Torrance, Delaying a Police Officer (PC 148(a)(1), No Jail
Our client, age 22, had flown from New Jersey to Los Angeles for a soccer tryout at the Honda soccer fields adjacent to the Torrance Courthouse.
His English was a second-language, Spanish being his primary language although he was born in the United States.
He flew into LAX and rented a car through a Hispanic rental car agency that served Spanish-speaking customers. The car he rented was someone’s primary car who lent it to the rental car company on his days off work. The car carried the owner’s recycled cans and glass bottles in the trunk area in garbage bags. The car also had tinted windows and the registration was expired.
Our client rented this car and drove from the LAX area to the Honda fields. The tryout was at 8:00 p.m., under the lights. This was mid-December. When our client arrived, the local area youth soccer club teams were finishing up practice, so parking was difficult to find up close. He ended up parking on a side street off Maple.
When our client finished the tryout, it was close to 10:00 p.m. Where he parked was now deserted, except for his car parked in front of a business.
Police had noticed his car parked there for some time and regarded it as suspicious, as possibly belonging to someone burglarizing the nearby business.
Our client came back to his car and drank a Gatorade. Police pulled alongside him and immediately ordered him to provide his identification and insurance.
The client, clad in soccer cleats and soccer shorts, as well as a sweat-soaked t-shirt, did not comply. Instead, he asked why they wanted this and told the police to leave him alone.
The Torrance Police Officers, upon hearing this, immediately demanded he take a seat on the curb so they could search our client’s car. The client refused to sit down and demanded to speak to a supervisor.
This caused the police to physically restrain our client and put handcuffs on him. They then searched the inside of the car and found an empty vodka bottle among the other bottles in a trash bag for recycling.
Our client was then arrested for obstructing or delaying arrest (Penal Code § 148(a)(1)), illegal tinted windows (Vehicle Code § 26708.5(a), lack of insurance (Vehicle Code § 16028(a)), and having an open container of alcohol (Vehicle Code § 23222(a)). He was outraged.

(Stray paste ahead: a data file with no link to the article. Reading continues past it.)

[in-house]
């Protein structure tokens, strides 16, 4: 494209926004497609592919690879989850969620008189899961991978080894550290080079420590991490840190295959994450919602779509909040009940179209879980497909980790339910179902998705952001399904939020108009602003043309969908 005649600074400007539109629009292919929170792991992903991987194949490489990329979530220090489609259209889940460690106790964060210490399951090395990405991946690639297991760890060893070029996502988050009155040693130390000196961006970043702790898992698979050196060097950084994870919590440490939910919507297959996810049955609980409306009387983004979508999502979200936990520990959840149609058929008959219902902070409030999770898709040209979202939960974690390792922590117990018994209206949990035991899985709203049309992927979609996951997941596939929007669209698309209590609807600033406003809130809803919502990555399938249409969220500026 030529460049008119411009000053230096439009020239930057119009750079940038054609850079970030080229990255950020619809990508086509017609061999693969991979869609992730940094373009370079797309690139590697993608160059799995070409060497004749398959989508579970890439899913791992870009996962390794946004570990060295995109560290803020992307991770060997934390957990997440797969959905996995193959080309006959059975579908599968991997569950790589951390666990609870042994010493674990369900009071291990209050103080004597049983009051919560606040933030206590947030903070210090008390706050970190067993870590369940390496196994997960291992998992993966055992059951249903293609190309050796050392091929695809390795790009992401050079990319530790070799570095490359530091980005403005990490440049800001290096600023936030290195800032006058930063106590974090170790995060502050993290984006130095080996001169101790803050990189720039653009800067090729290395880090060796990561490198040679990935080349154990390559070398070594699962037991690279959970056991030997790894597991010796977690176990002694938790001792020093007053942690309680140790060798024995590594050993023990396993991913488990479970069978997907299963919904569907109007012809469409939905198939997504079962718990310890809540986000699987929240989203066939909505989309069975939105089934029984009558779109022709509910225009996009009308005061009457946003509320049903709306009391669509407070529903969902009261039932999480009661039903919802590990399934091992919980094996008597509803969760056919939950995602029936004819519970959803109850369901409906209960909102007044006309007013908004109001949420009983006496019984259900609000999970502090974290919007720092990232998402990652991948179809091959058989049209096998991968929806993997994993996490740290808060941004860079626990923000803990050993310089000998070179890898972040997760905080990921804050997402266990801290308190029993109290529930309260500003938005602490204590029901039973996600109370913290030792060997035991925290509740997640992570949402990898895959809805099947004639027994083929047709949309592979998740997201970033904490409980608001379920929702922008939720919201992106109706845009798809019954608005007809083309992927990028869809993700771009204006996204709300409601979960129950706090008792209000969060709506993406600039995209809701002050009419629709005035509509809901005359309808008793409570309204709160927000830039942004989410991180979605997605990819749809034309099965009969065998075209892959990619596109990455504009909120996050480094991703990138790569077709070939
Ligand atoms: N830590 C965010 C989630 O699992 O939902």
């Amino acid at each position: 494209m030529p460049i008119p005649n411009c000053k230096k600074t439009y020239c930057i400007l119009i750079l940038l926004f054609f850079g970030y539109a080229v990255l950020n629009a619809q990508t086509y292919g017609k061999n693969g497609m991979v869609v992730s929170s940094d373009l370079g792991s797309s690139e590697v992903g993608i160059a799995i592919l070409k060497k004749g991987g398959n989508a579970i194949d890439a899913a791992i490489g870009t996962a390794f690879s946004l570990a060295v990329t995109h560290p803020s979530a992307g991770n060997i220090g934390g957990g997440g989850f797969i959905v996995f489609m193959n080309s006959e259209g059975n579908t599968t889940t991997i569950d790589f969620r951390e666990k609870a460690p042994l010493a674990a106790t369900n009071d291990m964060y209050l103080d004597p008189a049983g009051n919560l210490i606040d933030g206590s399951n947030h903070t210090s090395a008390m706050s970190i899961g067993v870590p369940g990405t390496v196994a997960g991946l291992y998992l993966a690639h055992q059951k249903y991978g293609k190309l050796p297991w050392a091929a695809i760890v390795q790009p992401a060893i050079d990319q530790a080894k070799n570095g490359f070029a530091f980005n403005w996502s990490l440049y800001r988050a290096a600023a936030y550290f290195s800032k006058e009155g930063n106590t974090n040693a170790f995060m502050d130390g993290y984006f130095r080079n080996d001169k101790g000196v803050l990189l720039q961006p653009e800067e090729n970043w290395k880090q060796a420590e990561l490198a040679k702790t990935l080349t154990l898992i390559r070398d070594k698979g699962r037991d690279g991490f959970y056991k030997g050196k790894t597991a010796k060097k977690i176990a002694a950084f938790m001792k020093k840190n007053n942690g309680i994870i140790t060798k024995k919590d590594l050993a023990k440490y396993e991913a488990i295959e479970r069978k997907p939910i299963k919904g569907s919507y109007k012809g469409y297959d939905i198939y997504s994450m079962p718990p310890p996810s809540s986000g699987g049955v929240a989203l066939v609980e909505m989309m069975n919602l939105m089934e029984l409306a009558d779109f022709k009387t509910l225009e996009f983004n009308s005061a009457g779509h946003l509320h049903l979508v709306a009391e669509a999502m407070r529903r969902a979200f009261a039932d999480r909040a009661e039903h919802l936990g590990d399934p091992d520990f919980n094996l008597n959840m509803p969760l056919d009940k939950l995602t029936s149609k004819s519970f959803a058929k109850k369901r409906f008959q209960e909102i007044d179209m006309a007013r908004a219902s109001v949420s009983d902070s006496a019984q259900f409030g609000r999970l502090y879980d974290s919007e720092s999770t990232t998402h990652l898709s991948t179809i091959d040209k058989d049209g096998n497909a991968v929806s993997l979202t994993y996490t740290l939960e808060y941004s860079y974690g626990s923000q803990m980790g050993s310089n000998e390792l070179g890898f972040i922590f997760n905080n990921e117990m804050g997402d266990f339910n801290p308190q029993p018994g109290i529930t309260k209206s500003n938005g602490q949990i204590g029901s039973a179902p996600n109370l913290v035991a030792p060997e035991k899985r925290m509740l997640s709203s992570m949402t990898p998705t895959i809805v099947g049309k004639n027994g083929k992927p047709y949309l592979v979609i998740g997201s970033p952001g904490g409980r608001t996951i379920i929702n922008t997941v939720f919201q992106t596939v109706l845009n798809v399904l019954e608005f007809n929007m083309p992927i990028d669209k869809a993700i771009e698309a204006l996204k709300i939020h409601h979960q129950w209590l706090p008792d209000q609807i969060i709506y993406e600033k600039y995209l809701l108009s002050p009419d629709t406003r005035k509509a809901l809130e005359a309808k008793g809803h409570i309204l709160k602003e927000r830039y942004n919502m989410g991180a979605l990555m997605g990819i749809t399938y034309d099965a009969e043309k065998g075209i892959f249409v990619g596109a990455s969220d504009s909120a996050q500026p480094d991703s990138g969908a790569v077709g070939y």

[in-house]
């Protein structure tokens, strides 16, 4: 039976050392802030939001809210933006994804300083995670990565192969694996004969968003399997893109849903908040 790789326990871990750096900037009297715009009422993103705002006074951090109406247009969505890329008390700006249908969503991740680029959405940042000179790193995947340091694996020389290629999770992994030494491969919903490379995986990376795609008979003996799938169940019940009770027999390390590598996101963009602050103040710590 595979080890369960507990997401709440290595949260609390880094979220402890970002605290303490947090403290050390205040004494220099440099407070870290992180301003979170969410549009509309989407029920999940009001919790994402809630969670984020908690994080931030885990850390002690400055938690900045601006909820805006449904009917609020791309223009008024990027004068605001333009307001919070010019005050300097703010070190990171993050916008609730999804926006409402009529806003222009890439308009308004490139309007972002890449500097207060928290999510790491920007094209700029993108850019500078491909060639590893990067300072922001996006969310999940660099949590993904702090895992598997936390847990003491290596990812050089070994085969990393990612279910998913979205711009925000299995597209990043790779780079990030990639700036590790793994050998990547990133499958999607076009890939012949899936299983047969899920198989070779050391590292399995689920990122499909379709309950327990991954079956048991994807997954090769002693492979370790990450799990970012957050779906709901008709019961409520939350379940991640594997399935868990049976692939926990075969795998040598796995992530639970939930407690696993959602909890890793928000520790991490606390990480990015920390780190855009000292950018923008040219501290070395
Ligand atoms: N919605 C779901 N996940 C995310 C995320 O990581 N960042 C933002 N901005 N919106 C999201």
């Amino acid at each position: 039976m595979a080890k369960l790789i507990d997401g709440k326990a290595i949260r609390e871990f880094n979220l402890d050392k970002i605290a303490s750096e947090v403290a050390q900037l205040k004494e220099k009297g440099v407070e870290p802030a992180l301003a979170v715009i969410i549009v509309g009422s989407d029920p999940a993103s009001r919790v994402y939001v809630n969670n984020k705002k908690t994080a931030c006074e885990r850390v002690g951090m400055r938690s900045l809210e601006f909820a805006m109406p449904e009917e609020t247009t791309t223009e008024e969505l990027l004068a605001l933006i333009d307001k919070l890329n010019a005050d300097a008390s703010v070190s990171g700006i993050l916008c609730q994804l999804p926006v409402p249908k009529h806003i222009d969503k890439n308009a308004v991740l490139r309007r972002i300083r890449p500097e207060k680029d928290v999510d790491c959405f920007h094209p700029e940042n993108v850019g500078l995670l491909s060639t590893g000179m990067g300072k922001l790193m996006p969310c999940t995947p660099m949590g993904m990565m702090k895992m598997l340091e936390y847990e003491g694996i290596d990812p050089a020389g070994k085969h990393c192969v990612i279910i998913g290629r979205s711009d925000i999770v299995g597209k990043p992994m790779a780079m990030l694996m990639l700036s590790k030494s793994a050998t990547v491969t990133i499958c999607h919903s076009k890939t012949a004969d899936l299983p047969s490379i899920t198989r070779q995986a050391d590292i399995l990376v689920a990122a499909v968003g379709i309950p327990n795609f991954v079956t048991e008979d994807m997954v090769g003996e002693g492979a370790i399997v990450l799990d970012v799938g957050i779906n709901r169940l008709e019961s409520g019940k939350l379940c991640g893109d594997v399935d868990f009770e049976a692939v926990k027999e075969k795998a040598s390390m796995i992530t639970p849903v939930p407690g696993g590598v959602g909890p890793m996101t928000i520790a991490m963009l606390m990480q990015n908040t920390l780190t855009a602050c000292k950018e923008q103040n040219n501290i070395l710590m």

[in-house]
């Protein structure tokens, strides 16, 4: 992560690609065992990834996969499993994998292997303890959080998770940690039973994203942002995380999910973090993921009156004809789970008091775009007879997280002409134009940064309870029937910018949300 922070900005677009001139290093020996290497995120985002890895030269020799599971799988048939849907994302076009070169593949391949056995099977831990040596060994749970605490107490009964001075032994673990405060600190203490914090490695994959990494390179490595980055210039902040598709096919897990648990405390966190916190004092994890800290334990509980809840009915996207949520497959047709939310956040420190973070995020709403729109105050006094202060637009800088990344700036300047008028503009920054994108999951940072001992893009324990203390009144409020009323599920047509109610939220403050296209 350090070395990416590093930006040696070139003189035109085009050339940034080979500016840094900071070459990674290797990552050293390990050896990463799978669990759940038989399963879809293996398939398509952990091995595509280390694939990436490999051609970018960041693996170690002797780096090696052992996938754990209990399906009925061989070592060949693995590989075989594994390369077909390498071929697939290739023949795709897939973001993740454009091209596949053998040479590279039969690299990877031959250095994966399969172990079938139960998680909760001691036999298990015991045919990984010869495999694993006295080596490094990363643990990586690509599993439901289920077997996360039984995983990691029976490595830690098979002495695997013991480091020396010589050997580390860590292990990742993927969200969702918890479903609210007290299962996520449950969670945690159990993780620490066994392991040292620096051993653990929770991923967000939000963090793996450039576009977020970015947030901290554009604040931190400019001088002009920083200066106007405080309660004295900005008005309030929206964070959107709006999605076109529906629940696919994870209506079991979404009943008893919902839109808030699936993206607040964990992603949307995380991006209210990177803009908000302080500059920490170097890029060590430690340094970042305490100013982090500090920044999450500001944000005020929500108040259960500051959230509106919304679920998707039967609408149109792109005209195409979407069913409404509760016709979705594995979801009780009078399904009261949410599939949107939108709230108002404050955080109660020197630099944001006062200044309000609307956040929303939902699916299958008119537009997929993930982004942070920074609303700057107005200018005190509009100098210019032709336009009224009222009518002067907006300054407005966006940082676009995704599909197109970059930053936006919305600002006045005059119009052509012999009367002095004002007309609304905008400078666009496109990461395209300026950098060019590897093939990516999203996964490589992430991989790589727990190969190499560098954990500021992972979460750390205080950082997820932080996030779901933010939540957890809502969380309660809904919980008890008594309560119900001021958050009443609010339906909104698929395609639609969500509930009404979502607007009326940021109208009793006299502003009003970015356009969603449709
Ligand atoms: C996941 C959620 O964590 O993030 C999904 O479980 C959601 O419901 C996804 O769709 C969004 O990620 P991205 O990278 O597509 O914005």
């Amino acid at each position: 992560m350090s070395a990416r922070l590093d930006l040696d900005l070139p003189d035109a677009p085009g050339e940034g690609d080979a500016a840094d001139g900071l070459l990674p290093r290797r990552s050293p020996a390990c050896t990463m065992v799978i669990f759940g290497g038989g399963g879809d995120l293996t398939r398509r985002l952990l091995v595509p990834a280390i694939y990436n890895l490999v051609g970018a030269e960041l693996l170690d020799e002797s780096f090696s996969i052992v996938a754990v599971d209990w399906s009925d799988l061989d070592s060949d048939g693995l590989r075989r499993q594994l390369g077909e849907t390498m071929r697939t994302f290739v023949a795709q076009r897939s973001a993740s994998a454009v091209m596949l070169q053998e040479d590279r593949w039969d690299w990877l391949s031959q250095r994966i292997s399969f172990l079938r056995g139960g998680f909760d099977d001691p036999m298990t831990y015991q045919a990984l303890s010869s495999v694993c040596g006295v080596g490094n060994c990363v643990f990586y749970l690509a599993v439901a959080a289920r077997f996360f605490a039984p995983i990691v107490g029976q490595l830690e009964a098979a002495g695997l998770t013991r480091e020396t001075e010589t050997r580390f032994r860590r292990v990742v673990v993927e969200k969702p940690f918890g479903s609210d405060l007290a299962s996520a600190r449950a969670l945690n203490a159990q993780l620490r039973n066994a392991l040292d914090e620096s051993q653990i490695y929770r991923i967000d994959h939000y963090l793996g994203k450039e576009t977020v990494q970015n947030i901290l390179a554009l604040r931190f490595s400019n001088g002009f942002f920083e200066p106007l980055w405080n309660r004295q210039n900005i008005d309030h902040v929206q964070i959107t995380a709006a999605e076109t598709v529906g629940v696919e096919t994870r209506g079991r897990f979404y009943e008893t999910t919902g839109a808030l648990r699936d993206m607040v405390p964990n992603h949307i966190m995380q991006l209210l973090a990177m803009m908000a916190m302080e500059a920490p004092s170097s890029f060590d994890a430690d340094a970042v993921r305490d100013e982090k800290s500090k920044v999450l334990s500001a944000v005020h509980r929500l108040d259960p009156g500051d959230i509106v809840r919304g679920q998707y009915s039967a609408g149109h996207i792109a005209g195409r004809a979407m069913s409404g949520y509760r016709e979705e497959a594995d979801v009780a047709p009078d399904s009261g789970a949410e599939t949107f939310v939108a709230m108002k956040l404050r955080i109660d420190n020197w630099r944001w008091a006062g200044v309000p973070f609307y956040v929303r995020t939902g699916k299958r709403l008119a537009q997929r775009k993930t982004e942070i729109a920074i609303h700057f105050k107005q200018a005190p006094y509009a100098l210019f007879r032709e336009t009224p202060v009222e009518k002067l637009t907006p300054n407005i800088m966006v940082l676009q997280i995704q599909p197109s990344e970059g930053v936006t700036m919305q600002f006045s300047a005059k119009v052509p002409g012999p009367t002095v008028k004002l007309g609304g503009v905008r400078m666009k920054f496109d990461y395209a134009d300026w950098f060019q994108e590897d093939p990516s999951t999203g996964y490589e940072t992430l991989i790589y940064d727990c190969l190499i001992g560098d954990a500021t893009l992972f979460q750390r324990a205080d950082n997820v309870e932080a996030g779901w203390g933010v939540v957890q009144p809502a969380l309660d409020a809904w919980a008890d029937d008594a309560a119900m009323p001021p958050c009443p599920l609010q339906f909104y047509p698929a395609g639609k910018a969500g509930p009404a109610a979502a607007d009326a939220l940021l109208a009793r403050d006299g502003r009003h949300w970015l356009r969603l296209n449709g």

He could not post bail, so he was held in custody for two days in the Torrance jail until arraigned the following Monday, still in his soccer gear. He did not accept the plea bargain offered by the prosecutor and was then released on his own recognizance, as he had no prior record.
The plea bargain offered was that the client serve 60 days in county jail, and pay a court fine of $300, plus penalties and assessments (total of about $1,400), attend 52 anger management classes, pay a $449 booking fee and be on summary probation for 36 months.
He then returned to New Jersey and called Greg Hill & Associates. Greg Hill spoke with the client and listened to him describe what had happened. The client also provided Greg with a vehicle inspection report by the true owner of the rental car showing the windows passed an inspection at the Hawthorne Police Department and proof of insurance.
The client then retained Greg Hill & Associates. Greg then went to court for the next appearance and showed the prosecutor the proof of insurance and the car’s window inspection report. Greg also received the body-cam video and audio of the client’s detention and arrest.
The Torrance City Prosecutor reviewed the audio and video as well.
At the next hearing, Greg requested a dismissal of all charges and an amended complaint for disturbing the peace (Penal Code § 415). In response, the prosecutor offered dismissal of all charges except one count of obstructing or delaying arrest (Penal Code § 148(a)(1)), as the client did physically struggle with the police officer for about thirty seconds when they were trying to get him to sit down. The client would be placed on 24 months of summary probation, have to pay the City of Torrance booking fee and pay a court fine of $300, plus penalties and assessments.
Greg argued that this was an illegal detention, but the prosecutor was not persuaded.
Greg then explained to the client that based on the video and the audio, a jury most likely would convict him of obstructing or delaying arrest. The client then accepted the plea bargain, greatly happy that the 60 days of county jail had been removed, as well as the anger management classes that were part of the original plea bargain offered.
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